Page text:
Dimension Fabricators installs $1.9 million solar array
It could power 150 homes, at peak output
By Stephen Williams
A Glenville company that makes rebar for the construction industry on Thursday unveiled a $1.9 million rooftop solar array that is expected to reduce energy costs significantly.
The rooftop photovoltaic panels at Dimension Fabricators in the Glenville Business and Technology Park can produce up to 942-kilowatts of electricity per hour, enough — on some days — to offset the factory's energy use. For perspective, state officials said that output level would be enough to meet the energy needs of about 150 typical homes.
"It's just the right thing to do," company President Scott Stevens said. "We know the world is warming, and we need to burn less carbon fuels."
Also on Thursday, Gov. Andrew M. Cuomo announced that 850 solar projects have been installed or are in development in communities across the state through the state's "Solarize" campaign.
"New York continues to see unprecedented growth in the solar energy industry across the state, reducing greenhouse gas emissions, increasing jobs and driving economic growth," Cuomo said in a prepared statement. "By helping residents and businesses install solar energy panels, we are reducing costs for consumers and fueling the clean energy economy in New York for years to come."
At Dimension Fabricators, 3,310 solar panels have been installed on two of the factory's three roofs, along with the inverters needed to convert generated power from direct current to alternate current suitable for use in the power grid. The company estimates the project's savings from reduced National Grid bills will pay off the investment in about six years.
The project has been in development for more than a year, and it received $369,636 in support from the New York State Energy Research and Development Authority. NYSERDA President Alicia Barton attended Thursday's announcement at the factory, along with U.S. Rep. Paul D. Tonko, D-Amsterdam, an outspoken clean-energy advocate.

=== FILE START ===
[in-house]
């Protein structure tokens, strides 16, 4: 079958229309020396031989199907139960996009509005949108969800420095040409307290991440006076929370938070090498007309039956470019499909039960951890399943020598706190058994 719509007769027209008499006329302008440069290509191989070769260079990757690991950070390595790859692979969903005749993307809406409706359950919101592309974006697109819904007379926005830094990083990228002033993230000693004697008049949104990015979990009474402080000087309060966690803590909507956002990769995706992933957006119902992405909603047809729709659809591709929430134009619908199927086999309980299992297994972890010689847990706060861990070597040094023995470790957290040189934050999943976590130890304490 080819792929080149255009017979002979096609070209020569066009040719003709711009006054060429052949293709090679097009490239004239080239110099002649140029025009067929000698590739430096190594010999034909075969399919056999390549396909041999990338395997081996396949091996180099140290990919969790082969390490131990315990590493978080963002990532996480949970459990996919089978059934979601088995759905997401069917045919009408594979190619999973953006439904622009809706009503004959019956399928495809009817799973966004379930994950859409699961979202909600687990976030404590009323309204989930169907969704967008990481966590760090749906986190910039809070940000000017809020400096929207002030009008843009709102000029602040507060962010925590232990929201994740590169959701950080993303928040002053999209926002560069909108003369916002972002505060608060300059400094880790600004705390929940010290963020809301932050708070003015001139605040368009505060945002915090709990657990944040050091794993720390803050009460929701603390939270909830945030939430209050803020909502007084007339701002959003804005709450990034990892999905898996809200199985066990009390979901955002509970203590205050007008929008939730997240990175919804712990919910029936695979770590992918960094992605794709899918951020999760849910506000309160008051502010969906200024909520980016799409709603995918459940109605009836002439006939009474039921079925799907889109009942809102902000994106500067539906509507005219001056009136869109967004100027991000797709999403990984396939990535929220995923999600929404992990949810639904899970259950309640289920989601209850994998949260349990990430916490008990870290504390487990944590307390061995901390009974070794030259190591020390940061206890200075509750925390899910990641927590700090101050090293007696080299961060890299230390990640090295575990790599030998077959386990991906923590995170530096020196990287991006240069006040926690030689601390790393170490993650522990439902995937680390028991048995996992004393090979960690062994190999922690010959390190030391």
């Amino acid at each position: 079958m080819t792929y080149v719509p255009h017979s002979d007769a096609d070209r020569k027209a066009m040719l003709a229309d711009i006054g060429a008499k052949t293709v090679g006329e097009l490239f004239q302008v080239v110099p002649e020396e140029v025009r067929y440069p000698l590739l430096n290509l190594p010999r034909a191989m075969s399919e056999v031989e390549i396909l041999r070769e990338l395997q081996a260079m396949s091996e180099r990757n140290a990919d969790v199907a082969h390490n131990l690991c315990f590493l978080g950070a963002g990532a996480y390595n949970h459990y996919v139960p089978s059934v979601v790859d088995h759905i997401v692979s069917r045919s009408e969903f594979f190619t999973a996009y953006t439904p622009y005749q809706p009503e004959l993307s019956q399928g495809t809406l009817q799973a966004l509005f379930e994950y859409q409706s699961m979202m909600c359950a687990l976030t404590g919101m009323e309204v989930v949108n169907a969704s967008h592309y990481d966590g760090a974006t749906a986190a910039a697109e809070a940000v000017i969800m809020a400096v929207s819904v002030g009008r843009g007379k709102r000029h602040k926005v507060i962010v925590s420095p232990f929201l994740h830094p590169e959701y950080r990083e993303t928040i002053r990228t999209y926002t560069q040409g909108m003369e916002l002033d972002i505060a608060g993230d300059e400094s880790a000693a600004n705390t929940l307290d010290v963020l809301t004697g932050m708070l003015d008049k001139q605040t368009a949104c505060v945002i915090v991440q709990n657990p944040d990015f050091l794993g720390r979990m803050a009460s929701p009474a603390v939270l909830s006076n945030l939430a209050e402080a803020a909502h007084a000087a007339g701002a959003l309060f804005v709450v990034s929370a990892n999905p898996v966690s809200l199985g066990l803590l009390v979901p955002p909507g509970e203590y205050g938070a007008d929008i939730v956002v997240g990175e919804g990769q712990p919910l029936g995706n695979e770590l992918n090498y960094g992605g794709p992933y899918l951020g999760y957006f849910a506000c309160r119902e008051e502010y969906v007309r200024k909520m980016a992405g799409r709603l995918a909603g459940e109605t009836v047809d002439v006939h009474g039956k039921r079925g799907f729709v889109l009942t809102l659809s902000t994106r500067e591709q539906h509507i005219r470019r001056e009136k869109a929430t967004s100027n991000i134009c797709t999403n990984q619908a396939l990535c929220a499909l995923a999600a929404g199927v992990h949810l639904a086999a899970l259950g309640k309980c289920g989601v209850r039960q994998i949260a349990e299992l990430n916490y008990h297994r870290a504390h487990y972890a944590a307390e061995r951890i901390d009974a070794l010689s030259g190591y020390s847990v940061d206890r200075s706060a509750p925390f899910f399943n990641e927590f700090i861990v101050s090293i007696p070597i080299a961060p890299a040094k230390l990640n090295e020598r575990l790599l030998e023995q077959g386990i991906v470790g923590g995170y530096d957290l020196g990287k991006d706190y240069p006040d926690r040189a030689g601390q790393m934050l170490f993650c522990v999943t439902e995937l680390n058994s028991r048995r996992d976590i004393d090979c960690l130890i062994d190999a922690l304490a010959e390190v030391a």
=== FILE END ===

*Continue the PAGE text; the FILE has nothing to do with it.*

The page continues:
"If you can do it in the manufacturing sector, you can do it across the board," said Tonko, a former NYSERDA president and co-chair of the House of Representatives Sustainable Energy and Environment Coalition. "Investing in the clean energy economy absolutely creates more jobs."
Barton, who joined NYSERDA in late June, said similar projects are needed across the state to meet Cuomo's goal of generating 50 percent of the state's energy from clean sources by 2030.
"Adopting solar energy is a smart way for large manufacturers to lower their energy costs and their carbon footprint at the same time," Barton said.
She described the Dimensions project as "significant scale," and said the state's goal is to get more factories to convert.
"We think if we get this right, a lot of manufacturers will do this because it will be economically advantageous," Barton said.
The panels were provided by EnterSolar of New York City, a nationwide company that, in the Capital Region, has also installed panels on Stewart's Shops manufacturing plant in Greenfield and another array in Halfmoon to offset the power use of 17 Stewart's locations.
At Thursday's event, the Center for Economic Growth in Albany, a regional economic development agency, announced it will work with NYSERDA on a program to make it easier for businesses and manufacturers to explore the costs and benefits of going solar.
The CEG program, called SolarGEN, will pre-qualify solar energy vendors, allow businesses to save money through joint purchasing agreements and help cover the initial costs of exploring a solar conversion.
"CEG's SolarGEN campaign provides a one-stop resource for local manufacturing and commercial facilities to improve performance and maximize the benefits of renewable and alternative energy technologies," CEG President and CEO Andrew Kennedy said. "If manufacturers have questions about solar energy, we are there to be a resource."
Both the Dimension Fabricators and CEG projects are receiving funding under Cuomo's $1 billion NY-SUN initiative.
Dimension Fabricators makes concrete-reinforcing steel rods — commonly called rebar — for use in construction projects in New York state and beyond. Stevens said about 60 percent of the company's rebar is shipped out-of-state. The company has just fewer than 100 employees.